Councilman Turner taken to court 3 times in 2 months

October 25, 2013 10:02:26 AM

Nathan Gregory - ngregory@cdispatch.com

 

Columbus councilman Marty Turner was supposed to be in court Thursday. He did not show up. 

 

Since Turner did not appear in Lowndes County Justice Court at 10 a.m., Judge Peggy Phillips ruled in favor of Lizzie McMillan, who filed a civil lawsuit against the councilman in September. McMillan claims that in May, she paid $1,150 to Turner Furniture for a three-piece living room set. The furniture, she said, was damaged and McMillan sent it back to Turner, who owned the now-defunct business, for repairs.  

 

"I haven't heard from him since," she said after Phillips ruled Turner owes McMillan $1,150. 

 

"Good luck in getting your money," Phillips told McMillan after issuing her default judgment. 

 

The lawsuit marks the third time in less than two months that Turner and his former business have had civil action taken against them. Turner has also been taken to court twice in two years over rent two separate landlords say he owes. 

 

In all -- between his business affairs and back rent owed -- Turner owes almost $78,000, according to Justice Court documents. 

 

The phone number The Dispatch has used in the past to contact Turner no longer receives calls. He could not be reached for comment.  

 

McMillan expressed frustration at her situation Thursday. 

 

"They have my $1,150, plus my furniture," she said of Turner's former furniture business. "I did not get the furniture back, nor my money. I returned the furniture to him May 25 and I haven't heard anything. We've been (to Columbus) every other Friday when I get off work. We come down here, go to the store (and) it said (it was) closed for inventory. I made about 20 trips down here, still haven't talked to nobody. Then today he didn't show up." 

 

McMillan was told if she had not been paid in 10 days to notify court personnel, who would then garnish Turner's wages.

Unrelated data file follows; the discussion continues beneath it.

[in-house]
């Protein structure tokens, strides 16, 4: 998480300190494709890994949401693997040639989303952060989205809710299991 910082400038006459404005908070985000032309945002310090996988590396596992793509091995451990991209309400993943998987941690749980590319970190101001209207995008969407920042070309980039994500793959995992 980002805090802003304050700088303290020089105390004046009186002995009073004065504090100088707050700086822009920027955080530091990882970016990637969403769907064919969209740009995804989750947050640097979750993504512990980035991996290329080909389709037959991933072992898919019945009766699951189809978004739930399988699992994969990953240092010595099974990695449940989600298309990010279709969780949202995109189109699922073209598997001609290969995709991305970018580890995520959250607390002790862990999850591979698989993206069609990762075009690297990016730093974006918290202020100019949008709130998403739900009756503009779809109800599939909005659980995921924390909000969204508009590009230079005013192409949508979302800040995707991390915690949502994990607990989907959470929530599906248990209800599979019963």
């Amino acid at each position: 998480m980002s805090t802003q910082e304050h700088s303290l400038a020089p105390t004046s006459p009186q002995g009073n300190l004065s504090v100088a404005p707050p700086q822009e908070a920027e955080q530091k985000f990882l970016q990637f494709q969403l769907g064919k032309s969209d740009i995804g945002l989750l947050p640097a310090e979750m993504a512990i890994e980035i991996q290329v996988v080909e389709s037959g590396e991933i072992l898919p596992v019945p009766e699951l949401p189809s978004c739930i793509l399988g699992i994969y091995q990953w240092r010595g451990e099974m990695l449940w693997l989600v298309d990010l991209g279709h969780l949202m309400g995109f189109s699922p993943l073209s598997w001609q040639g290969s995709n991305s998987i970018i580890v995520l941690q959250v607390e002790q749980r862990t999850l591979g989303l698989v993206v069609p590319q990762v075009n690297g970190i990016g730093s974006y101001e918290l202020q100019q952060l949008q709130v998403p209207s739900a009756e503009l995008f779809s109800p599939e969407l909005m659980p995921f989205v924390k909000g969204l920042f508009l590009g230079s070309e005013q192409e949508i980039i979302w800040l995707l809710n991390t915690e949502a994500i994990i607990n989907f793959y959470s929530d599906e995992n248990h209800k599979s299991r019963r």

Turner, however, is already having a quarter of his city council paycheck garnished each pay period.  

 

In late July, weeks after he was sworn in for his first term as Ward 4 councilman, the city was issued a writ of garnishment from Gateway Shopping Center. Turner's business once operated at an Alabama Street location owned by the entity. Turner, according to Gateway Shopping Center, owed more than $56,000 in rent payments, plus 8 percent interest totalling $15,657, dating back to January 2011. 

 

The writ states none of Turner's $56,000-plus had been satisfied as of July 23, and called for 25 percent of his disposable income from each city-issued paycheck to be withheld until the judgment is paid in full or Turner is out of office.  

 

The city pays Turner $673 every two weeks for his role as councilman. Twenty-five percent of that amount is $168. 

 

Three months ago, The Dispatch reported that Turner and Swoope Real Estate settled a civil suit filed in June for $2,530 worth of unpaid rent at Turner Furniture's location in the 1400 block of Highway 45 North. "Turner Furniture" signs on the building were removed this summer. Banks Warehouse Furniture now occupies the building. 

 

McMillan isn't the only past customer of Turner Furniture who has taken the business to court. 

 

On Oct. 9 a consent judgment between Brooksville resident Latoria Cockrell and Turner was reached in the amount of $894.93 plus court costs. Justice Court records state Cockrell's cause of action as "money or furniture."  

 

On Sept. 4, a case between Turner and Shirley Harris of Shuqualak was settled. According to court documents, garnishment has been served in the amount of $1,640 in that case. The cause of action listed is "merchandise." 

 

As of May, Turner also owed more than $10,000 from several judgments to the Mississippi Department of Revenue, according to records found on the county circuit court judgment roll. Those judgments were no longer listed on the roll as of Thursday. 

 

A search of all other councilmen and county supervisors yielded no other examples of elected officials currently being garnished for unsatisfied judgments. 

 

On July 3, The Dispatch reported that Turner faced a possible arrest warrant after failing to pay fines totalling $1,416.77 from a two-year old second offense DUI conviction in Hattiesburg. Turner paid those fines on July 5 to avoid further action.

Nathan Gregory covers city and county government for The Dispatch.